Black Cosmopolitans examines the lives and thought of three extraordinary black men—Jacobus Capitein, Jean-Baptiste Belley, and John Marrant—who traveled extensively throughout the eighteenth-century Atlantic world. Unlike millions of uprooted Africans and their descendants at the time, these men did not live lives of toil and sweat in the plantations of the New World. Marrant was born free, while Capitein and Belley became free when young, and this freedom gave them not only mobility but also the chance to make significant contributions to print culture. As public intellectuals, Capitein, Belley, and Marrant developed a cosmopolitan vision of the world anchored in the republican ideals of civic virtue and communal life, and so helped radicalize the calls for freedom that were emerging from the Enlightenment.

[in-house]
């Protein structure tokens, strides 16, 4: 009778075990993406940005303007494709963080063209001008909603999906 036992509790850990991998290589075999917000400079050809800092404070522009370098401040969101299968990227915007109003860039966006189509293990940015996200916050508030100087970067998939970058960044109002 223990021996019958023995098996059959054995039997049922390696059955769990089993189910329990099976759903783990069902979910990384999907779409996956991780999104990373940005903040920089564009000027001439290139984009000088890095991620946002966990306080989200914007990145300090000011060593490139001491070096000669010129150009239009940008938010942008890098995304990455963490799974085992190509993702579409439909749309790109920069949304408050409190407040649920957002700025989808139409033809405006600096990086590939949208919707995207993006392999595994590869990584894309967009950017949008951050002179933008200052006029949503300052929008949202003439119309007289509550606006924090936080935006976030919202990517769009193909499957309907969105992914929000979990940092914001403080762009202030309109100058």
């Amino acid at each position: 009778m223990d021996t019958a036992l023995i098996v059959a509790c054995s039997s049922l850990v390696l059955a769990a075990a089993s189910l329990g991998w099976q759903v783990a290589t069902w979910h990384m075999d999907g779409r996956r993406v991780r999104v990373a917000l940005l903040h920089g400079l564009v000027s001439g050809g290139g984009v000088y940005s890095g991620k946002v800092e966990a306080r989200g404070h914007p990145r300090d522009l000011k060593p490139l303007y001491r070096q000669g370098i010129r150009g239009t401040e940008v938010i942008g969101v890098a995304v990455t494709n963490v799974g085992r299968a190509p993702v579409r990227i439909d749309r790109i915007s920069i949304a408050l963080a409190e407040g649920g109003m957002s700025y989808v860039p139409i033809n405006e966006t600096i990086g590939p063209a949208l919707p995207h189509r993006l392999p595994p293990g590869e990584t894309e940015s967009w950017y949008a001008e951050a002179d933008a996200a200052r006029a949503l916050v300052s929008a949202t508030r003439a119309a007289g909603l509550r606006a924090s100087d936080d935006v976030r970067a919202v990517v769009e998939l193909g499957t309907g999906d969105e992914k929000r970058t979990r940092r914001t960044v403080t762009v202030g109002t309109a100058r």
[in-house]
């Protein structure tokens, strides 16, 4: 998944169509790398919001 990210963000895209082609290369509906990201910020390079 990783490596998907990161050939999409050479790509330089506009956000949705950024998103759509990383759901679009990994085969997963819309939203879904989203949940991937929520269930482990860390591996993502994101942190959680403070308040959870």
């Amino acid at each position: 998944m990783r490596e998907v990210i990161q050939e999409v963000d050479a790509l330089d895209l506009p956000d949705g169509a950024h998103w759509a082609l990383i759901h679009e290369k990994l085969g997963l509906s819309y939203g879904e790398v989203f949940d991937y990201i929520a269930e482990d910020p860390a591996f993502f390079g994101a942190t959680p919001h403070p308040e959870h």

Relying on sources in English, French, and Dutch, Christine Levecq shows that Calvinism, the French Revolution, and freemasonry were major inspirations for this republicanism. By exploring these cosmopolitan men’s connections to their black communities, she argues that the eighteenth-century Atlantic world fostered an elite of black thinkers who took advantage of surrounding ideologies to spread a message of universal inclusion and egalitarianism.

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